Should you lose your body, you are good for nothing. Further, to damage or destroy it thoughtlessly is the highest ingratitude. Indeed, to consider the gift of life as your possession alone and then to abuse it by overindulging in food, drink, sex, or in any other manner is to squander your health and invite disease to enter. To hasten your own demise so thoughtlessly demonstrates extreme ingratitude. It also suggests a fundamental ignorance.
 
Once born into the world, you can lead a long, happy, and enjoyable life if you are intently respectful of your father and mother and Heaven and Earth, and if you walk the path of morality and compliance with duty. Isn’t such a life what everyone truly desires?
 
If this is what you seek, you must first consider the above-mentioned new Way in which to look at life, learn the techniques of the Way of Nurturing Life discussed in these pages, and regulate your body well.
These are the very first rules in human life.
 
2
 
There is nothing more precious than the human body. Would you trade it for anything else under Heaven or within the Four Seas? To remain unaware of the techniques for taking care of it and arbitrarily give in to indulgences that would destroy it would be the height of stupidity.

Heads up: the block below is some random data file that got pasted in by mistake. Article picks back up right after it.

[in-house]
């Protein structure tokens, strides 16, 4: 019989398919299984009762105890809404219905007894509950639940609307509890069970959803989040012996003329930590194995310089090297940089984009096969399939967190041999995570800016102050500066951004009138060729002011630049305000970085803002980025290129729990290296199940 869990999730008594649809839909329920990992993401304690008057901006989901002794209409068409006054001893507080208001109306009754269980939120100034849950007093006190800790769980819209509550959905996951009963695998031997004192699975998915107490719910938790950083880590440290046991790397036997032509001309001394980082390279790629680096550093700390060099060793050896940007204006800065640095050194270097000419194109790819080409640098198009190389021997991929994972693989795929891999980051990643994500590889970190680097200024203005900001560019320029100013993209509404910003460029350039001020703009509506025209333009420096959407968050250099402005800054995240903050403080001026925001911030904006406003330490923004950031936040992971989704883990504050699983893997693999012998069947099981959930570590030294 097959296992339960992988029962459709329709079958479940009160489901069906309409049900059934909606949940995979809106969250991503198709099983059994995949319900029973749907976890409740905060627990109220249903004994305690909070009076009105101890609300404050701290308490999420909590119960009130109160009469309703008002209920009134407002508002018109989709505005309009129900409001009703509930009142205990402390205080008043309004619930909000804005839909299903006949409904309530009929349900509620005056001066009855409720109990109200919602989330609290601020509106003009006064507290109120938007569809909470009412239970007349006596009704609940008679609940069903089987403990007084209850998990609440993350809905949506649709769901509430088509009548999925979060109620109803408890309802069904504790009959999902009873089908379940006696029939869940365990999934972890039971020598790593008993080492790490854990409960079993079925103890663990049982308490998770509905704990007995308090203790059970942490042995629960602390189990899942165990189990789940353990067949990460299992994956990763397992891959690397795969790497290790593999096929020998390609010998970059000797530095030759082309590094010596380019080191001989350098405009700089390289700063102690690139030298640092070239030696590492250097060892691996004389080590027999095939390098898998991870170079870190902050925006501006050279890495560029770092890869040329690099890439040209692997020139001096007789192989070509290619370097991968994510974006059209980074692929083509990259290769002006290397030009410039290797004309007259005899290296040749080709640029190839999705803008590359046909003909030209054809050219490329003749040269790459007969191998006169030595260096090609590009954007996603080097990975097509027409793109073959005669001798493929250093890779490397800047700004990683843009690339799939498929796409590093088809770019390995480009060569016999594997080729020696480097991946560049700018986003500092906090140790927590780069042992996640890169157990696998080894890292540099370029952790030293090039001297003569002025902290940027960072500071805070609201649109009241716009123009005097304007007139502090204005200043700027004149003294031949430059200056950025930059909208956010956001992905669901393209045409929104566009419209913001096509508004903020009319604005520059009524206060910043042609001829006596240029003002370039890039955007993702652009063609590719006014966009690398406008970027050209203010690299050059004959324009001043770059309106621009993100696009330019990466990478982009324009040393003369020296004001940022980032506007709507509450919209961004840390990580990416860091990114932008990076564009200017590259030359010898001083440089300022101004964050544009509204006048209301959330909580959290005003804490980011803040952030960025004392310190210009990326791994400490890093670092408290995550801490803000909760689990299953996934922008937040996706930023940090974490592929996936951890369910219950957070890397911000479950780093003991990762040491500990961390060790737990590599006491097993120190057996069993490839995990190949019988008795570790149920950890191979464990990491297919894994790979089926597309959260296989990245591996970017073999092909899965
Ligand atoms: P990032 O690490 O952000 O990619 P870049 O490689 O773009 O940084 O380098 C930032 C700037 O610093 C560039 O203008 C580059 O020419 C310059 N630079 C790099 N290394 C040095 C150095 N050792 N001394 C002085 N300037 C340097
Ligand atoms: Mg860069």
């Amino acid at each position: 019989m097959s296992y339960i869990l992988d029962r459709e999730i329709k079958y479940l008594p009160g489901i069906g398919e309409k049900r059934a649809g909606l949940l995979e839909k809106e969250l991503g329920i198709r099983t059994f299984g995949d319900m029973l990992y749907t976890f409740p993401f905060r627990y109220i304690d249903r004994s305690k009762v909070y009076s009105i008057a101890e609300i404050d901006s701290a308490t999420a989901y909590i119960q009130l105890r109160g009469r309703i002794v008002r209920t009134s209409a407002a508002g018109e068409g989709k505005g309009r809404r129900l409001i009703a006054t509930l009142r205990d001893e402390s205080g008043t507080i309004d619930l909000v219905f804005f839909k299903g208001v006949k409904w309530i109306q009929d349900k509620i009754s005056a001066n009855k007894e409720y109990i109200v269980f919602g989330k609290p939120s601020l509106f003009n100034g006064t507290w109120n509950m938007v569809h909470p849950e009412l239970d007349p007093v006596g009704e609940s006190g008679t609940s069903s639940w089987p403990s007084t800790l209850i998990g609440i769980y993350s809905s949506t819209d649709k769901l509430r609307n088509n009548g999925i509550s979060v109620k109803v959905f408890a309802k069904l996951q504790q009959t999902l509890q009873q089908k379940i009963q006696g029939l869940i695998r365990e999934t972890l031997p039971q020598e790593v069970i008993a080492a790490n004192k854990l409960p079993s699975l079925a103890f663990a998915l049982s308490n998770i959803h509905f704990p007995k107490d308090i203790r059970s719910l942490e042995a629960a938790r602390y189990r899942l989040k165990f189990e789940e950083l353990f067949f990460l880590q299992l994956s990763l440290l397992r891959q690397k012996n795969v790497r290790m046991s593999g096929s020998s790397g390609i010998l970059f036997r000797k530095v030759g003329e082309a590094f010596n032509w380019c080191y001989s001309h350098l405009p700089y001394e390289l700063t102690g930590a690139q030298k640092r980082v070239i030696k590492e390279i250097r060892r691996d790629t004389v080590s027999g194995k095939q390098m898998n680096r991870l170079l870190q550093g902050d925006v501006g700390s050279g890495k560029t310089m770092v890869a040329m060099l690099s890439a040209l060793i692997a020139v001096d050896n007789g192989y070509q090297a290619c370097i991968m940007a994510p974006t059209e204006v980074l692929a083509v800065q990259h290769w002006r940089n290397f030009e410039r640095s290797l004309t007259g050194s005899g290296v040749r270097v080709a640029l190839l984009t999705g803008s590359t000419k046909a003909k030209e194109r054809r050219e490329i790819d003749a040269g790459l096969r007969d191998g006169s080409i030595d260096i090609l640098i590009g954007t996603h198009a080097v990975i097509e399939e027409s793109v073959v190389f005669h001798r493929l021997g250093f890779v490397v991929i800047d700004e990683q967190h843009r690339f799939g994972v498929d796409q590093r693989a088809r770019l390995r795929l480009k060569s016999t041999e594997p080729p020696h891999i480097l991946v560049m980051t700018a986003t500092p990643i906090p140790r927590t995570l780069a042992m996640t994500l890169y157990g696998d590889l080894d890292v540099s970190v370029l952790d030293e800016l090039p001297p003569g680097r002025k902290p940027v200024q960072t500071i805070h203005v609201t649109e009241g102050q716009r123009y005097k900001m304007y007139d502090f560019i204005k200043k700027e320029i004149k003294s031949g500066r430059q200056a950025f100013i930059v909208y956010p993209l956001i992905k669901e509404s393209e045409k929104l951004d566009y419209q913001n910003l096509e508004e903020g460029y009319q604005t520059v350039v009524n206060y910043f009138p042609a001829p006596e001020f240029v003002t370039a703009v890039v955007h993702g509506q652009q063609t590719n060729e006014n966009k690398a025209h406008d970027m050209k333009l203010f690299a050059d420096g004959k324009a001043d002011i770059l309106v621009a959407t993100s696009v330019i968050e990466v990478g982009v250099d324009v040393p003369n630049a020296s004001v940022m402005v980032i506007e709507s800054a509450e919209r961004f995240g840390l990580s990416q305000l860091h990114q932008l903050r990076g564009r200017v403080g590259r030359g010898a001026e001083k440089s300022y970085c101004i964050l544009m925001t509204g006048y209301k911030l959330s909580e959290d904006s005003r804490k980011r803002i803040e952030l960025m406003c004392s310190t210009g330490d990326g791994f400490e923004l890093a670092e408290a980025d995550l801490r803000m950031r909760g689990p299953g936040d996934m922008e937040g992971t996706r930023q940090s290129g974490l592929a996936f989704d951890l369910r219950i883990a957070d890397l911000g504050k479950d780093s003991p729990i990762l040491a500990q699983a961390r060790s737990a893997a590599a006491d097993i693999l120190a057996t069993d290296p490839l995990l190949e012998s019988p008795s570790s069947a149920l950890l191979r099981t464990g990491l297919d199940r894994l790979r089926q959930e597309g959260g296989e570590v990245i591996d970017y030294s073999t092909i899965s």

Consider the relative importance of human life and of human desires. Every day, be careful with your health on that one day. If you fear the dangers of succumbing to selfish desires, the same way you fear walking on thin ice, you should live a long life and be able to avoid disaster.
 
Why shouldn’t you enjoy life? You should. But even with all the wealth under Heaven and within the Four Seas, it will do you no good if life is short. Indeed, you may pile up a mountain of treasures, but it will be of no use. Thus, there is no greater fortune than following the Way of Nurturing Life, taking care of your body, and living a long life. For this reason, a long life is considered to be the first of the Five Happinesses listed in the Book of Documents. It is, in fact, the very root of the Ten Thousand Happinesses.